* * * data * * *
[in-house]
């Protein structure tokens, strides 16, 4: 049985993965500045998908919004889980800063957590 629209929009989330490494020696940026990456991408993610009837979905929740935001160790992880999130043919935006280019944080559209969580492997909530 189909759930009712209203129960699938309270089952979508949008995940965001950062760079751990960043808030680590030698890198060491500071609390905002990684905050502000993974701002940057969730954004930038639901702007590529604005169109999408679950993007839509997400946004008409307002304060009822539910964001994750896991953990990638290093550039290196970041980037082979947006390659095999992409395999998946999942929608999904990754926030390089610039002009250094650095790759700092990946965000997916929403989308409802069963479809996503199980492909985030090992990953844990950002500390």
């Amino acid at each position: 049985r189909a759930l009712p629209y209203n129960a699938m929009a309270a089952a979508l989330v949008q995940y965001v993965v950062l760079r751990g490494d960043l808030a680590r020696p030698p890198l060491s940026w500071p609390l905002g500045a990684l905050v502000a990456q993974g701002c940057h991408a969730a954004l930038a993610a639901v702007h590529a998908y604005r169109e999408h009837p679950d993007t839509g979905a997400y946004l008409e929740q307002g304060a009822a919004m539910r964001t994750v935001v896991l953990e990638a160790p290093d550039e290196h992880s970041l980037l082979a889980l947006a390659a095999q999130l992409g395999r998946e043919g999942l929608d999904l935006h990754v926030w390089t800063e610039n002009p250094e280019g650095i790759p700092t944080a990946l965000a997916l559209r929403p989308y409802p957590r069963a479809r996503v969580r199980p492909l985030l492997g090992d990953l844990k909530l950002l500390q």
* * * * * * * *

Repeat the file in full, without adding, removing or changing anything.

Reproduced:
[in-house]
């Protein structure tokens, strides 16, 4: 049985993965500045998908919004889980800063957590 629209929009989330490494020696940026990456991408993610009837979905929740935001160790992880999130043919935006280019944080559209969580492997909530 189909759930009712209203129960699938309270089952979508949008995940965001950062760079751990960043808030680590030698890198060491500071609390905002990684905050502000993974701002940057969730954004930038639901702007590529604005169109999408679950993007839509997400946004008409307002304060009822539910964001994750896991953990990638290093550039290196970041980037082979947006390659095999992409395999998946999942929608999904990754926030390089610039002009250094650095790759700092990946965000997916929403989308409802069963479809996503199980492909985030090992990953844990950002500390």
């Amino acid at each position: 049985r189909a759930l009712p629209y209203n129960a699938m929009a309270a089952a979508l989330v949008q995940y965001v993965v950062l760079r751990g490494d960043l808030a680590r020696p030698p890198l060491s940026w500071p609390l905002g500045a990684l905050v502000a990456q993974g701002c940057h991408a969730a954004l930038a993610a639901v702007h590529a998908y604005r169109e999408h009837p679950d993007t839509g979905a997400y946004l008409e929740q307002g304060a009822a919004m539910r964001t994750v935001v896991l953990e990638a160790p290093d550039e290196h992880s970041l980037l082979a889980l947006a390659a095999q999130l992409g395999r998946e043919g999942l929608d999904l935006h990754v926030w390089t800063e610039n002009p250094e280019g650095i790759p700092t944080a990946l965000a997916l559209r929403p989308y409802p957590r069963a479809r996503v969580r199980p492909l985030l492997g090992d990953l844990k909530l950002l500390q």